If this bill passes, in exchange for this short-term windfall, Indiana would lose as much as $1.2 billion in federal highway money over 18 years. INDOT and Governor Kernan refuse to specify exactly how this money would be used except to say that it would be for "high traffic corridors." If in fact this money is to be used for I-69, it will increase the cost to Indiana from the current $1.7 billion up to $2.9 billion. Surely, if INDOT and Kernan plan on mortgaging Indiana's future, it should be to upgrade the deteriorating highways, roads and bridges we currently have.

Just before Christmas, I, along with other elected local officials, was sent a letter from INDOT Commissioner Nicol describing his elation at the completion of the Final Environmental Impact Statement (FEIS) for I-69 through southern Indiana. One paragraph of this exercise in pure propaganda stated "INDOT took extraordinary steps to involve the public in each phase of the study... This input played a significant role in decision-making." In fact, of the unprecedented 22,000 comments received by INDOT on I-69, 21,000 (94%) were opposed to the highway, especially the proposed new-terrain route. What is "significant" is that public input was so soundly ignored.

Many opposed to the project expressed doubts about funding. Surely, funding issues should have been tackled first--long before $27 million in state and federal taxpayers' money was given to engineering firms. In anticipation of a lawsuit by taxpayers' opposed to the project, INDOT paid a Washington D.C. law firm $150,000 as a retainer. In these incredibly depressed economic times, given the critical need just to repair the roads and bridges we currently have, how can INDOT possibly justify the money they have squandered trying force I-69 down the collective throats of Hoosiers?

The highway boosters, engineering firms, road construction companies, and developers are powerful--they invest hundreds of thousands of dollars in our state legislature and other elected officials in anticipation of billions of dollars in return. Past INDOT directors and employees have created a revolving door of crossover employment between the state agency and the engineering firms and road construction companies. It is time for a comprehensive review and reform of our transportation agency.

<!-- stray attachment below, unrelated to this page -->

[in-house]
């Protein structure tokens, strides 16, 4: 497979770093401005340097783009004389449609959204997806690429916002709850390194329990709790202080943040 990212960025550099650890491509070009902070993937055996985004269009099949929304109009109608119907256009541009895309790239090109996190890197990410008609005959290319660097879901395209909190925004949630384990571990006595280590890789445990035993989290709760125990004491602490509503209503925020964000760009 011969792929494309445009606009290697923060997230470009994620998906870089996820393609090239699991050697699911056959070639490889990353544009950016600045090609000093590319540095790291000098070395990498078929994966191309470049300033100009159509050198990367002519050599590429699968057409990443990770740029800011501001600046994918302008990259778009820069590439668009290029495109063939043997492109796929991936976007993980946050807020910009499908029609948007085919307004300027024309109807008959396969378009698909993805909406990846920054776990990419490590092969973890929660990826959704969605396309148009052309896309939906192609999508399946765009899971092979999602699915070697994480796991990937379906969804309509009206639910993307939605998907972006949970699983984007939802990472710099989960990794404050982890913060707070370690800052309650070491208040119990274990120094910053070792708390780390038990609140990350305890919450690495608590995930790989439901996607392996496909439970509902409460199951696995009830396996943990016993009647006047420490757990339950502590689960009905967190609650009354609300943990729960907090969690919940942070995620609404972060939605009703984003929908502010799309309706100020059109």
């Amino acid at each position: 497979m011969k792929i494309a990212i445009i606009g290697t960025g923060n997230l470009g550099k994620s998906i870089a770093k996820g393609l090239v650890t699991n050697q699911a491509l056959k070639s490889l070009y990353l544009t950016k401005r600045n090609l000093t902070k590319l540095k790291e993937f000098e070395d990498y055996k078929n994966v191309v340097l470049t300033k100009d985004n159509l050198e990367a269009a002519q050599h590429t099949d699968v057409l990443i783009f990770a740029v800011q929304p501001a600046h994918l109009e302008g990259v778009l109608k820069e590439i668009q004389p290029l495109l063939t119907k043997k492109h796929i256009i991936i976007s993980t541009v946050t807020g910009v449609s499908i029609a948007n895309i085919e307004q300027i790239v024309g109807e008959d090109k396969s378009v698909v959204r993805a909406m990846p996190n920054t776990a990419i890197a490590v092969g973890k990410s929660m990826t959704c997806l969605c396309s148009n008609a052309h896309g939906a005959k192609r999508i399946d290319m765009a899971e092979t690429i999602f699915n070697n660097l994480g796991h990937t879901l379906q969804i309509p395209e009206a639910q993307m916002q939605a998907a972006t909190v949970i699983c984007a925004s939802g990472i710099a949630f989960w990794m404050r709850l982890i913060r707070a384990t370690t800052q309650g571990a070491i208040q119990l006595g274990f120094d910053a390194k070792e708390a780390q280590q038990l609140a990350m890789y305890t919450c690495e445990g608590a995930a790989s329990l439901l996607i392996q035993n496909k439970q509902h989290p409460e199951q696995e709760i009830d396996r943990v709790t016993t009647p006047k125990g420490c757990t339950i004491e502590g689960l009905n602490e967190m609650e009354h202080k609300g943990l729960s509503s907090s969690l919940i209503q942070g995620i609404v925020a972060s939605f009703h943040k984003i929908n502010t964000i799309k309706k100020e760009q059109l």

Recently, the Tennessee Department of Transportation was in the same position: out of control. As with INDOT, one of TDOT's biggest public relations problems over the years has been the perception that the department is run by road builders, and their interests outweigh those of local communities.

Tennessee Gov. Bredesen appointed a commissioner to do a thorough review of both the organizational structure of the department and all proposed projects. The result after a true cost benefit analysis was the cancellation of over one quarter of proposed projects, and, as opposed to INDOT, a real 25-year plan that included an expansion of TDOT to focus on a broad range of types of transportation, and a focus on community involvement. TDOT also was able to cut its budget and transfer over $60 million dollars to Tennessee's ailing general fund.

Governor Kernan has the opportunity to show true leadership and fiscal responsibility by following this example. Indiana already has the 4th highest interstate density in the country. It is clear that the benefits of simply concentrating our limited resources on fixing the roads we have will far outweigh any supposed benefits of an I-69, whether they be economic development, safety, cost savings of decreased travel time, or preservation of environmentally sensitive areas and community character--and not just in a limited highway corridor, but all across the state.

Mark Stoops is a Monroe County Councilman.